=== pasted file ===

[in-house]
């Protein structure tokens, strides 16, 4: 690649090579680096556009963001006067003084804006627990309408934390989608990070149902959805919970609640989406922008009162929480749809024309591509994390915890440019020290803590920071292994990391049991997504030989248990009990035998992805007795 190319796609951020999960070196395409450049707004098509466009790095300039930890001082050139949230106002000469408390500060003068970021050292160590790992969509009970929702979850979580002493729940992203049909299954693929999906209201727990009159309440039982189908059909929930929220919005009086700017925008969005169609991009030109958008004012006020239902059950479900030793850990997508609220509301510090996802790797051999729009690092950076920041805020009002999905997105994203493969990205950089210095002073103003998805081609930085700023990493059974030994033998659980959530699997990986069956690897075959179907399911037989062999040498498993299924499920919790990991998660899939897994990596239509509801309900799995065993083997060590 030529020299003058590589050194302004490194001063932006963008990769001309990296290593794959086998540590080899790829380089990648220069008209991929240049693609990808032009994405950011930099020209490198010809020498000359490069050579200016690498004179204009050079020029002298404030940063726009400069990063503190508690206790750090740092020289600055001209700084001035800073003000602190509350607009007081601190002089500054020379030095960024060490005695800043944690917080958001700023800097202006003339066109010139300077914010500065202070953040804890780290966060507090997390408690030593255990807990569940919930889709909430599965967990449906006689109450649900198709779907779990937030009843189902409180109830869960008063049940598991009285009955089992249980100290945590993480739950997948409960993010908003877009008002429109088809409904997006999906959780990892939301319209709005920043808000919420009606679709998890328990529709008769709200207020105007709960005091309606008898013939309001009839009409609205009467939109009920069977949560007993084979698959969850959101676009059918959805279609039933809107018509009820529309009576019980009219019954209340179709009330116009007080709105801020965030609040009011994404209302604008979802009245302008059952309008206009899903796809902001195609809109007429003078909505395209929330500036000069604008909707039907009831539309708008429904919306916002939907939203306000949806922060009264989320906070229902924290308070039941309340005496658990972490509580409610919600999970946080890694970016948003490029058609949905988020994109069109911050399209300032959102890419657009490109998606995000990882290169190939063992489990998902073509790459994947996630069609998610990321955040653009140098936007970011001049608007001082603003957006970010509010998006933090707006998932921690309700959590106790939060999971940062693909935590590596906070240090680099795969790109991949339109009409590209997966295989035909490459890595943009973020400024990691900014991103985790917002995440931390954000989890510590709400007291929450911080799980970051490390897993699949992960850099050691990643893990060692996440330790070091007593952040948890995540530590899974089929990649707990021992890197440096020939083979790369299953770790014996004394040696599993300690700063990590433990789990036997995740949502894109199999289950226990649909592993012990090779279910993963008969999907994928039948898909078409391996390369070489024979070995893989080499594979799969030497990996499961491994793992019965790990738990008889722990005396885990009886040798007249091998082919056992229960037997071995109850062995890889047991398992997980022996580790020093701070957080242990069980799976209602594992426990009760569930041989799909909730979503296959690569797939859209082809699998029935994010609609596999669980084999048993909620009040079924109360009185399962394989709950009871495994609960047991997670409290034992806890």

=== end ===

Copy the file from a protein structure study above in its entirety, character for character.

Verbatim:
[in-house]
């Protein structure tokens, strides 16, 4: 690649090579680096556009963001006067003084804006627990309408934390989608990070149902959805919970609640989406922008009162929480749809024309591509994390915890440019020290803590920071292994990391049991997504030989248990009990035998992805007795 190319796609951020999960070196395409450049707004098509466009790095300039930890001082050139949230106002000469408390500060003068970021050292160590790992969509009970929702979850979580002493729940992203049909299954693929999906209201727990009159309440039982189908059909929930929220919005009086700017925008969005169609991009030109958008004012006020239902059950479900030793850990997508609220509301510090996802790797051999729009690092950076920041805020009002999905997105994203493969990205950089210095002073103003998805081609930085700023990493059974030994033998659980959530699997990986069956690897075959179907399911037989062999040498498993299924499920919790990991998660899939897994990596239509509801309900799995065993083997060590 030529020299003058590589050194302004490194001063932006963008990769001309990296290593794959086998540590080899790829380089990648220069008209991929240049693609990808032009994405950011930099020209490198010809020498000359490069050579200016690498004179204009050079020029002298404030940063726009400069990063503190508690206790750090740092020289600055001209700084001035800073003000602190509350607009007081601190002089500054020379030095960024060490005695800043944690917080958001700023800097202006003339066109010139300077914010500065202070953040804890780290966060507090997390408690030593255990807990569940919930889709909430599965967990449906006689109450649900198709779907779990937030009843189902409180109830869960008063049940598991009285009955089992249980100290945590993480739950997948409960993010908003877009008002429109088809409904997006999906959780990892939301319209709005920043808000919420009606679709998890328990529709008769709200207020105007709960005091309606008898013939309001009839009409609205009467939109009920069977949560007993084979698959969850959101676009059918959805279609039933809107018509009820529309009576019980009219019954209340179709009330116009007080709105801020965030609040009011994404209302604008979802009245302008059952309008206009899903796809902001195609809109007429003078909505395209929330500036000069604008909707039907009831539309708008429904919306916002939907939203306000949806922060009264989320906070229902924290308070039941309340005496658990972490509580409610919600999970946080890694970016948003490029058609949905988020994109069109911050399209300032959102890419657009490109998606995000990882290169190939063992489990998902073509790459994947996630069609998610990321955040653009140098936007970011001049608007001082603003957006970010509010998006933090707006998932921690309700959590106790939060999971940062693909935590590596906070240090680099795969790109991949339109009409590209997966295989035909490459890595943009973020400024990691900014991103985790917002995440931390954000989890510590709400007291929450911080799980970051490390897993699949992960850099050691990643893990060692996440330790070091007593952040948890995540530590899974089929990649707990021992890197440096020939083979790369299953770790014996004394040696599993300690700063990590433990789990036997995740949502894109199999289950226990649909592993012990090779279910993963008969999907994928039948898909078409391996390369070489024979070995893989080499594979799969030497990996499961491994793992019965790990738990008889722990005396885990009886040798007249091998082919056992229960037997071995109850062995890889047991398992997980022996580790020093701070957080242990069980799976209602594992426990009760569930041989799909909730979503296959690569797939859209082809699998029935994010609609596999669980084999048993909620009040079924109360009185399962394989709950009871495994609960047991997670409290034992806890």